Mike Norris, CEO of Computacenter
Computacenter is pretty much the only job Mike Norris has ever had. He’s been the CEO for 20 years now, after joining the company forever ago, in 1984 to be exact. So does Norris know where Computacenter begins and he ends?
“Oh it’s shaped me, certainly, without a doubt. Whether I shaped it as well, that’s the question!” Norris thinks for a moment. We’re sitting in the London offices of the European infrastructure services group, where Norris is in an eye-catching purple tie contrasting a sparse office; the CEO spends most of his time in Hatfield. “I’ve had some influence over the company, yes. You can’t run it for over 20 years and not influence it. If I haven’t, they pay me too much!” Norris laughs. He does that a lot, somehow managing to come across as very cheerful but also quite serious at the same time. I suppose that’s a brand of confidence that comes after three decades in the same organisation: there’s no question about the company you can’t handle.
And Norris seems to like the questions too: “I quite enjoy being a public company. I like the fact I have a share price out there every day. I like that I get my homework marked in public.” Of course, Norris knows that just over 40% of the shareholders sit around his boardroom table, providing some protection. “Unless I fall out with those directors, then I’d have no protection at all!” He laughs. “But there’s protection to think a little bit more long term.”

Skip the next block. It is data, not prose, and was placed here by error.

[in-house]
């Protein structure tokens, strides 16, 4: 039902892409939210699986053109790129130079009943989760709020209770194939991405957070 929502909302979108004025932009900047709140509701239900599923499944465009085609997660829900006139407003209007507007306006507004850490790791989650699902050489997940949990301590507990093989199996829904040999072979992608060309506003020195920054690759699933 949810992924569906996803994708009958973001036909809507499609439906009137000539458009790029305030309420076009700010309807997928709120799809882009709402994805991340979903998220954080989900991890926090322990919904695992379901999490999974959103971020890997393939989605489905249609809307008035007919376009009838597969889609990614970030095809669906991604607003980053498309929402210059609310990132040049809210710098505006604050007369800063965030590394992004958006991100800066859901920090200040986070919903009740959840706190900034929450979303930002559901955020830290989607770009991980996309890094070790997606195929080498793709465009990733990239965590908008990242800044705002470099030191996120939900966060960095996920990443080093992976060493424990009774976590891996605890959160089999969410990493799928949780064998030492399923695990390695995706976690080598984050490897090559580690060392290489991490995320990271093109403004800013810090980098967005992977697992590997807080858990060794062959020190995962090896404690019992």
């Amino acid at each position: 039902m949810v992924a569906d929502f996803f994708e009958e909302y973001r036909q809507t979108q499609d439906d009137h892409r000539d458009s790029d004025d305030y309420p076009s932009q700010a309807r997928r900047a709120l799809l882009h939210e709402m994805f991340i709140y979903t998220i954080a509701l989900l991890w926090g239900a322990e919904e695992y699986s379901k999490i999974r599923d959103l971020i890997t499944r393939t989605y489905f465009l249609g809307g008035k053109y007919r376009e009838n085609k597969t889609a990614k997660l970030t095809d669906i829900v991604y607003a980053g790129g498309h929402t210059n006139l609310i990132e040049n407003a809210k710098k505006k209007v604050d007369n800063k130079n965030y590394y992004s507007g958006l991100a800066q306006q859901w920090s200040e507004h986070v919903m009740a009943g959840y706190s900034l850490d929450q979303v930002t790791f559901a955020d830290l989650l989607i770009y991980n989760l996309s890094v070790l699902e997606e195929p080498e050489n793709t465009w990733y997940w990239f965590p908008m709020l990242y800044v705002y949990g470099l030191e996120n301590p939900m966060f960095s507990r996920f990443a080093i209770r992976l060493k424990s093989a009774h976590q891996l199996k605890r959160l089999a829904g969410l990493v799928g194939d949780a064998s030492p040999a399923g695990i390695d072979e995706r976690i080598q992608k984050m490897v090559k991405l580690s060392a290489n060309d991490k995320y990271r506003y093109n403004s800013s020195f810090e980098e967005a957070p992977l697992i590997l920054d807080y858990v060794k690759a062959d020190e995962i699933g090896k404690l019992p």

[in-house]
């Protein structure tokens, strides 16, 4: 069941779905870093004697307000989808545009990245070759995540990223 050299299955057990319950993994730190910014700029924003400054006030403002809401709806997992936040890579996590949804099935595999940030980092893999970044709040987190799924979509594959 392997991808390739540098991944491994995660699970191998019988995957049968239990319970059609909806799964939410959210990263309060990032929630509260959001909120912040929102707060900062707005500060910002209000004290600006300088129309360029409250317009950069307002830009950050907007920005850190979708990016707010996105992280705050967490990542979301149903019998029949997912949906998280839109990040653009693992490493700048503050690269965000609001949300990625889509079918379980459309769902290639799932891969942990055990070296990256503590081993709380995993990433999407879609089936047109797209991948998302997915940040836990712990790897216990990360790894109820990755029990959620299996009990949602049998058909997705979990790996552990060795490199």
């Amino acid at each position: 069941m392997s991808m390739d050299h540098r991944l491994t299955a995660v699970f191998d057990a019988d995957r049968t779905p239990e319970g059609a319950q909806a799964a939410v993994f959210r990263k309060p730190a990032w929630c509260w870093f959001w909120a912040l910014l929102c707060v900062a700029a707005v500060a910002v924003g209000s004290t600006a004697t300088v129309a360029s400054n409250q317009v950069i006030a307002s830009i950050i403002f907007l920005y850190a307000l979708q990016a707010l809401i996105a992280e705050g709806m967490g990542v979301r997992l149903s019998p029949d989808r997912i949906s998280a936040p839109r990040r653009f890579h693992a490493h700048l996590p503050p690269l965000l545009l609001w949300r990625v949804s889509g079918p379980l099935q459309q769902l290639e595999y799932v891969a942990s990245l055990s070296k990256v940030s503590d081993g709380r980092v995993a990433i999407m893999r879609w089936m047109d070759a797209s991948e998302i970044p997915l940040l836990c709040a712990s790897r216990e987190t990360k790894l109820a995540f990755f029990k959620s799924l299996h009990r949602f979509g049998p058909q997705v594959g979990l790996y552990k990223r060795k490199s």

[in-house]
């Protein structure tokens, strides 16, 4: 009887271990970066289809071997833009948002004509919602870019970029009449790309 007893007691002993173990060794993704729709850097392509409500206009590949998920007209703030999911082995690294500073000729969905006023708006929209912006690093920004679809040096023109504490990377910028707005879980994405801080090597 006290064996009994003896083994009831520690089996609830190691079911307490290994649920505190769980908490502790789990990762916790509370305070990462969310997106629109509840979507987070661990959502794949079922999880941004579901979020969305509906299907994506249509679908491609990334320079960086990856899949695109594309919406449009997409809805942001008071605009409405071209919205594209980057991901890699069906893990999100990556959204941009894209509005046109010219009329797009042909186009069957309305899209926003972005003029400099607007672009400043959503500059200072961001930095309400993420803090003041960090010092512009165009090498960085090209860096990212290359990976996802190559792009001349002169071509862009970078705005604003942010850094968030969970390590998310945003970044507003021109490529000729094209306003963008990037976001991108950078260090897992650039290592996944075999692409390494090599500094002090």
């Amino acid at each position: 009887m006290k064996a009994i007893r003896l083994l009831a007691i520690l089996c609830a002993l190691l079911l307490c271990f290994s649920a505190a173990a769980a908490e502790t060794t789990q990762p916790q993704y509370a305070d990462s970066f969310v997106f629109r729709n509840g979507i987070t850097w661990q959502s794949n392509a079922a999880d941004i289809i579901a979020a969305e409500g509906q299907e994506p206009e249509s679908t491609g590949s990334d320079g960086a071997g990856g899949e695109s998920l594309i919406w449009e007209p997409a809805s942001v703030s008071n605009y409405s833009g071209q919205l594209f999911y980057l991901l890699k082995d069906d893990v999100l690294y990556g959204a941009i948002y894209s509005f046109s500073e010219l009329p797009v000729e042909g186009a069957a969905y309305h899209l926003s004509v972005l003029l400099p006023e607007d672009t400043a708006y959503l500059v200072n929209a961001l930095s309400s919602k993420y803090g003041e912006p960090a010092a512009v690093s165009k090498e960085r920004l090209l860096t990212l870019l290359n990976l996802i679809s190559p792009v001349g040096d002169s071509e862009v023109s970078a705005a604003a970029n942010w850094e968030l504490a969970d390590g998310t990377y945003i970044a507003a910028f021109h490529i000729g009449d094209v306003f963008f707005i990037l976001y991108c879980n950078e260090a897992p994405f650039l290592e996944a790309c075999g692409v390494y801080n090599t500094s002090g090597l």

On that note, the Computacenter story over the past few years has been dominated by solid performance in the UK, offset by weakness in Germany and France. The company’s efforts to remedy the problems have been more successful in the former territory, but Norris won’t blame the market: “The situation in France has more to do with us than the market. To an extent, the German and UK businesses are very similar, but our French business looks different from the outside.” He explains how a British customer would identify Computacenter as a provider of server virtualisation, a company that runs infrastructure, or helps you look after your users: “In the UK and Germany, they put us in this infrastructure support box. But ask a French person and they would say: ‘They’re a reseller’. And that would be truthful.”
That’s not a bad space, says Norris: “But it’s not the place I want to be. We have to reposition our French business to be more akin to the UK. And that’s really easy to say and much harder to do, because you have to change a lot. You have to change attitudes, take a more consultative approach, think more long-term. You then have to get customers to believe that you’ve done it. It takes a long time.” Computacenter has done it in Belgium, Switzerland, Germany and the UK, says Norris, “but we’ve found it much harder to make that transition in France than we have anywhere else”.